Paul McAleese — President, Wireless

The ARPU growth percentage being higher than 2019.

Jeff Fan — Scotia Capital Inc. — Analyst

Okay. And just one follow-up for Jay. So is it fair to say then the — whether it’s gross adds improvement or lower churn, you’re seeing that video base that you’re keeping, I guess, higher quality than you would have seen pre-BlueCurve Total launch?

Jay Mehr — President, Shaw Communications

Yes, for sure, and entirely in different segments. You’ve seen a shift away from sort of within the Shaw brand away from simply driving kind of mobile millennials and really BlueCurve is focused on families. It’s focused on booming bundles. So Internet and video churn are both down, which is of course what we would expect and we continue to drive value plan to 57% of Internet customers, all that works. What you can see is, video ARPU is up and it’s up over budget as well. So we’re ahead of our plans, and that’s really because what we’ve done is, we’ve put the scale of our video business, quite frankly, leveraging the scale we get also from satellite.

We have scale on our video business to negotiate better programming agreements that have allowed us to a high content, rich TV package for our customers and that’s enabled us to compete more effectively in segments. You’ll see, as we move forward, we’ve fairly dramatically changed all of our sales and churn strategy around those segments, and you’ll continue to see those results in families and booming bundles and other segments that drive customer lifetime value significantly lower churn than some of the spaces our gross adds were coming from in the past.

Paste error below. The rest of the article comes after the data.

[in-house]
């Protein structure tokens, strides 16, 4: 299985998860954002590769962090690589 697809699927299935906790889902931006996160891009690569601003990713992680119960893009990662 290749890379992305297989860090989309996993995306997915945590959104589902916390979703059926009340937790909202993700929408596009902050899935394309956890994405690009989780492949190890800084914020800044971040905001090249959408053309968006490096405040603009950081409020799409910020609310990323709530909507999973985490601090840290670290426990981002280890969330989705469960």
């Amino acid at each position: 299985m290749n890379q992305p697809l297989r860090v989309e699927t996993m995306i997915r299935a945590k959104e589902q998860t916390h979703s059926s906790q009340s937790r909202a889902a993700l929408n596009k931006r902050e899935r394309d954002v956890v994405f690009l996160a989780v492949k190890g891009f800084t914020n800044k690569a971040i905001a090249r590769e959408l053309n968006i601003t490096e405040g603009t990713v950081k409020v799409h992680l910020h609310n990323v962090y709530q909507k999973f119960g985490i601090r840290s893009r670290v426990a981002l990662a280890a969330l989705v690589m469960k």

Jeff Fan — Scotia Capital Inc. — Analyst

Great. Thanks for the color, Jay.

Operator

Our next question comes from Maher Yaghi of Desjardins.

Maher Yaghi — Desjardins Securities Inc. — Analyst

Thanks for taking my question. I’ll start with a question for Jay. Just on the BlueCurve plans. I noticed some more aggressive, I would say, pricing structure for these plans with prices around CAD90 versus a run rate price of CAD189, CAD190. Just trying to figure out, we’ve had, in the past, some periods where these plans — these kind of significant first year prices below the second year price helped on the subscriber front, but later on caused some issues on the profitability or the revenue that flows into the second year. Are you finding that you need to offer these significant discounts to get the adoption for BlueCurve or what’s the strategy behind those significant discounts?